The Middle East Channel

Israelis and Palestinians strike prison deal ahead of “Nakba” protests

An estimated 1,600 Palestinian prisoners in Israeli jails have agreed to end a hunger strike that has lasted nearly a month in a deal brokered by Egypt and assisted by Jordan after Israel promised better conditions. Three Palestinian men began the hunger strike on February 28, refusing food for 77 days, and were joined by ...

AFP/Getty Images
AFP/Getty Images

An estimated 1,600 Palestinian prisoners in Israeli jails have agreed to end a hunger strike that has lasted nearly a month in a deal brokered by Egypt and assisted by Jordan after Israel promised better conditions. Three Palestinian men began the hunger strike on February 28, refusing food for 77 days, and were joined by almost one third of the Palestinian prisoners in one of the longest and largest hunger strikes. The attorney for two of the men who have been fasting the longest and are reported to be nearing death, Bilal Diab and Taer Halahleh, has said the two will continue their strike. Israel has agreed to allow family visits for around 400 prisoners from Gaza for the first time since 2006 and about 20 prisoners who have been held in solitary confinement have been returned to the general prison population. Israeli officials, have not committed to halting the practice of detention without levying formal charges or holding trials, called "administrative detentions." However, it appears that the prison sentences for those currently held without charge will not have their sentences extended. In exchange, the Palestinian prisoners have committed to "completely halt terrorist activity inside Israeli prisons." Both the Israelis and Palestinians were eager to negotiate an end to the hunger strike to diffuse tensions prior to the "Nakba," or catastrophe, celebrated by Israelis as the anniversary of their 1948 declaration of independence and commemorated by Palestinians with protests. 

Syria

The militant group in Syria, Al-Nusra Front, has denied responsibility for two suicide car bombs last Thursday that targeted a security complex and killed at least 55 people. The group released a statement on jihadist forums after a video had been posted claiming the organization had committed the attacks in response to regime bombings of residential areas. Al-Nusra Front said, "this video as well as the statement appearing in it are fabricated and…full of errors." Meanwhile, the Syrian government has announced the results of last week’s parliamentary elections which they reported had a 51 percent voter turnout. The opposition boycotted the election they called a "farce." According to the Guardian, the results were difficult to interpret. The Syrian National Council has reelected Burhan Ghalioun of the opposition group in exile. Ghalioun has the backing of the Gulf States and France, but has been criticized for his inability to unify the opposition.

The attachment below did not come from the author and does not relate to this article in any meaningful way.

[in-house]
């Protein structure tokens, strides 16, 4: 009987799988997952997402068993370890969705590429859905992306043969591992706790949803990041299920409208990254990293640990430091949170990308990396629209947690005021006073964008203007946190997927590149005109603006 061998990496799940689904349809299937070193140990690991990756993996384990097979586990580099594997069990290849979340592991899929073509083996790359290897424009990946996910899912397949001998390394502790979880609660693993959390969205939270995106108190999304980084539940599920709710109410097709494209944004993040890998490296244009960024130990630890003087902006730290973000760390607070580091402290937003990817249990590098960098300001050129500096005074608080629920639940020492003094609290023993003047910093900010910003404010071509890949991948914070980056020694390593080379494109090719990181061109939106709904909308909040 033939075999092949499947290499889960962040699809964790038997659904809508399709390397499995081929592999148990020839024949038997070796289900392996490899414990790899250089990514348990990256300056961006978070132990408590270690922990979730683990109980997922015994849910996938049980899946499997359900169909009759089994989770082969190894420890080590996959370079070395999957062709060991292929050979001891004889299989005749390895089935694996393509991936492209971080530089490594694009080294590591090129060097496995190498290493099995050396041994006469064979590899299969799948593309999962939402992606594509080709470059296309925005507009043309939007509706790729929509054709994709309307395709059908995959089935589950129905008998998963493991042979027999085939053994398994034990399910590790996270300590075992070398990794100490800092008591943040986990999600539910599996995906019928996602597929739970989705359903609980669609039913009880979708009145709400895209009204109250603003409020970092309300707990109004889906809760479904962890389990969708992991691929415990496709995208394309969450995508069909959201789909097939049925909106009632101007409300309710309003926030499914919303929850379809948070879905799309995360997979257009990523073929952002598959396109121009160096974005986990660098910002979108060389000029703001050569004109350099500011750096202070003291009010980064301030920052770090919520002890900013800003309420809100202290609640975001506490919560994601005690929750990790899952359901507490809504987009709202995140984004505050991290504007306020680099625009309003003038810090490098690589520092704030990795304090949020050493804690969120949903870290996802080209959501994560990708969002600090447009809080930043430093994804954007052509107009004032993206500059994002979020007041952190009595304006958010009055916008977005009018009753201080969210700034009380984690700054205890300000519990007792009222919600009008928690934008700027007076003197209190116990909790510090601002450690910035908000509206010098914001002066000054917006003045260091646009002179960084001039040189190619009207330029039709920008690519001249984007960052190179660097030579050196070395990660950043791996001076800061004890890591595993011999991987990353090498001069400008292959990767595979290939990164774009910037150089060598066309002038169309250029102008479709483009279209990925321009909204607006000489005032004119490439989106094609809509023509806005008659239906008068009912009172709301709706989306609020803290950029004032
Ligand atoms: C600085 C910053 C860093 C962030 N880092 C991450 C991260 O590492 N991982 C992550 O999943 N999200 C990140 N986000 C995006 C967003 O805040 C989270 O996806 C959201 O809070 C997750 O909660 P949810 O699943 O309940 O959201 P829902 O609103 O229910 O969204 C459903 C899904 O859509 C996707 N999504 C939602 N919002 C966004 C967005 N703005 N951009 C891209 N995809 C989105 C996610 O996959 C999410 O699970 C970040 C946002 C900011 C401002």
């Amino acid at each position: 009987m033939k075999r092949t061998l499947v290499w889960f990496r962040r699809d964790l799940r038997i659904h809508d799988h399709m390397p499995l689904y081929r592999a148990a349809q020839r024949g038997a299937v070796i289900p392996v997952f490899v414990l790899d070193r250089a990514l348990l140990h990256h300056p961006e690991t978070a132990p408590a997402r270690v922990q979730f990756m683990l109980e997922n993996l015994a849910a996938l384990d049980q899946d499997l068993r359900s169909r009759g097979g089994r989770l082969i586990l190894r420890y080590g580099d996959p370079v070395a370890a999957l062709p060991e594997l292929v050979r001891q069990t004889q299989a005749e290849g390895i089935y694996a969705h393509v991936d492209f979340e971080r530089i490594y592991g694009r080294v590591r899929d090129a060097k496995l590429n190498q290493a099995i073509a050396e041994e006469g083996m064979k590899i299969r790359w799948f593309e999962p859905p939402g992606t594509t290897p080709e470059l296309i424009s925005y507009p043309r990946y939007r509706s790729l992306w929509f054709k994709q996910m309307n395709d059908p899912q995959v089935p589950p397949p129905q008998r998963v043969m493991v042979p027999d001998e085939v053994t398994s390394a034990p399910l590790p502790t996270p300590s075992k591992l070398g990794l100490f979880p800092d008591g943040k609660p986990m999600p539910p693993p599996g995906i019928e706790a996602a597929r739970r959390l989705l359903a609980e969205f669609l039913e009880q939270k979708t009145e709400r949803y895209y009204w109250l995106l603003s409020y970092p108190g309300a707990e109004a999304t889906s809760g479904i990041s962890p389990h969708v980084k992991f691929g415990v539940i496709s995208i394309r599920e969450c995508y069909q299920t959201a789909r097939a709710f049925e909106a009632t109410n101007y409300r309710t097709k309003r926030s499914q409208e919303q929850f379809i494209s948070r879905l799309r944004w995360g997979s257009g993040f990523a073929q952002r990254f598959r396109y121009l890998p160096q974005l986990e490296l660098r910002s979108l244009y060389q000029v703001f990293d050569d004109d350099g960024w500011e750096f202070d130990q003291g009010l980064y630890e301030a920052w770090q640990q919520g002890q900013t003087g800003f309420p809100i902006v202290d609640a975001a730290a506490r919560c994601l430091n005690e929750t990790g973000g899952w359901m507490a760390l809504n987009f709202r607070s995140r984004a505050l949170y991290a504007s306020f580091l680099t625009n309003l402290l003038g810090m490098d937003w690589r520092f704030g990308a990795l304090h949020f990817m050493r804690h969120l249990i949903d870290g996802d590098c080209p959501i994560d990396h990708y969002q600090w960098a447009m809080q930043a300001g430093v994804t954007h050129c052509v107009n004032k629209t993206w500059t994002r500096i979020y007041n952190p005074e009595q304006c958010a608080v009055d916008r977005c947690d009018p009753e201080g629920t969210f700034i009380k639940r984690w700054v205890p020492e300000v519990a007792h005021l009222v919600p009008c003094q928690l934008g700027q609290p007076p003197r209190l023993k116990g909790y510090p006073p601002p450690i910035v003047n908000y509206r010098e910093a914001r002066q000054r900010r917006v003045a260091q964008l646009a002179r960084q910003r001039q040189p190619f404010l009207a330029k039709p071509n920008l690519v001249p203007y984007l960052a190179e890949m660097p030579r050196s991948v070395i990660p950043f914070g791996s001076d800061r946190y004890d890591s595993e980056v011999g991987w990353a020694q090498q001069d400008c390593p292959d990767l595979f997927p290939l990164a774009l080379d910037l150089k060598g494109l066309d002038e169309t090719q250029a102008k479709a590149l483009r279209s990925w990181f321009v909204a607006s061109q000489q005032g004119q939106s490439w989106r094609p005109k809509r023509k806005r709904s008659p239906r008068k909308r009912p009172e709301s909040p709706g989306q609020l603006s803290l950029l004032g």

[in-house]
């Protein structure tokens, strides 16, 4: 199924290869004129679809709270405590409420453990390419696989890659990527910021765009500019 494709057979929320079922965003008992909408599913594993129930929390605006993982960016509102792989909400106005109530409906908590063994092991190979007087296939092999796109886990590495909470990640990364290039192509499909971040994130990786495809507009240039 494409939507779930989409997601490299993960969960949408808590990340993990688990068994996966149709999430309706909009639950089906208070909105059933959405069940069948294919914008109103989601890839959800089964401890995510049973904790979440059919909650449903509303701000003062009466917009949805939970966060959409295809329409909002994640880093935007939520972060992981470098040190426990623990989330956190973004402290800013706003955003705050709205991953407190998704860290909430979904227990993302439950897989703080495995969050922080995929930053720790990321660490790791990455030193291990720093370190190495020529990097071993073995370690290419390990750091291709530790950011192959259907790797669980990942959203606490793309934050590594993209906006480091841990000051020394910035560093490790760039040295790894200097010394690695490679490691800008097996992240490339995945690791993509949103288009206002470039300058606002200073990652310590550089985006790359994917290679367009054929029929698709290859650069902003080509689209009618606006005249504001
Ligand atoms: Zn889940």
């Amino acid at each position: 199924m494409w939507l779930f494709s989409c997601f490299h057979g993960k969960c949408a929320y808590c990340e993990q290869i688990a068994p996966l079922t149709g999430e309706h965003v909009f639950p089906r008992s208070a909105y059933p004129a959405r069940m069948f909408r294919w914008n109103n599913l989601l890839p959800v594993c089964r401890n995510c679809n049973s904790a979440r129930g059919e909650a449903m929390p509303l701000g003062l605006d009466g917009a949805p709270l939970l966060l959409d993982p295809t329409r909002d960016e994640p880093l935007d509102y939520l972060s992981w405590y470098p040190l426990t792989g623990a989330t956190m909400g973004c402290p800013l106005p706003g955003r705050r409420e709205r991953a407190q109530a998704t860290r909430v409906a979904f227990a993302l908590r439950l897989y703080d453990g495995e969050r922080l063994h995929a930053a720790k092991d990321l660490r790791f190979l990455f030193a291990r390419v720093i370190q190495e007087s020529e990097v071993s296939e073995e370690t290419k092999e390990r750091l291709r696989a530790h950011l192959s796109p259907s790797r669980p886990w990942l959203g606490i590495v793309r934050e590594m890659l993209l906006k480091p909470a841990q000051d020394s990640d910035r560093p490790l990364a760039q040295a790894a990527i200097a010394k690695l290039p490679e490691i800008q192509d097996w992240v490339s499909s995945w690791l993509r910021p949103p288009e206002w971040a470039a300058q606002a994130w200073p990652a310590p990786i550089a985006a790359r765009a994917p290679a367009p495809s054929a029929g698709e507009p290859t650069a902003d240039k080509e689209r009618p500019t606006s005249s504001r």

Headlines  

  • After three days of intense clashes in Tripoli, the Lebanese armed forces put a stop to the fighting, which has been attributed by some as spillover from the Syria conflict.
  • Air strikes in the southern Yemeni province of Abyan killed 42 people including suspected al Qaeda militants and civilians.
  • Iran hanged Majid Jamili Fashi who was accused of being an Israeli Mossad agent convicted for killing a suspected Iranian nuclear scientist.
  • Human Rights Watch reported that a secret prison and alleged torture site that was ordered to be closed over a year ago is still operating in Iraq.

Arguments and Analysis

‘An unsettling situation’ (Bill Van Esveld, EuropeanVoice.com)

"What should Europe do about Israel’s construction of settlements and destruction of Palestinians’ homes and other property on the West Bank? When the Foreign Affairs Council discusses this issue on Monday (14 May), its priority should be to replace the current, incoherent approach with a strategy based on clear principles. Europe provides millions of euros in humanitarian aid to Palestinians harmed by Israel’s settlement policies. These same policies have hindered aid efforts: the Israeli military has destroyed European-funded projects, and imposes planning restrictions that have reduced European donors to assisting Palestinians rendered homeless."

‘Syria’s Muslim Brotherhood is gaining influence over anti-Assas revolt’ (Liz Sly, Washington Post)

"After three decades of persecution that virtually eradicated its presence, the Syrian Muslim Brotherhood has resurrected itself to become the dominant group in the fragmented opposition movement pursuing a 14-month uprising against President Bashar al-Assad. Exiled Brotherhood members and their supporters hold the biggest number of seats in the Syrian National Council, the main opposition umbrella group. They control its relief committee, which distributes aid and money to Syrians participating in the revolt. The Brotherhood is also moving on its own to send funding and weapons to the rebels, who continued to skirmish Saturday with Syrian troops despite a month-old U.N.-brokered cease-fire."

‘Building Libya’s new media ‘from a void’" (D. Parvaz, Al Jazeera English)

"Going from being a country with a highly controlled press to one that has free, independent and functioning media in roughly a year is a tall order. This is true even for Libyans, who, last year, did what seemed impossible, and freed their nation from Muammar Gaddafi’s iron grip. But Gaddafi’s four-decade rule has left its scars everywhere, including the nation’s newsrooms, which, for so long, acted as nothing more than the propaganda machine of the "Brother-Leader". Despite the initial revolutionary surge of entrepreneurial journalists, finally free to report on the horrors of the Gaddafi era, what remains is a struggle to understand the type of media a budding democracy needs – and what it takes to build it."

–By Jennifer Parker and Mary Casey 

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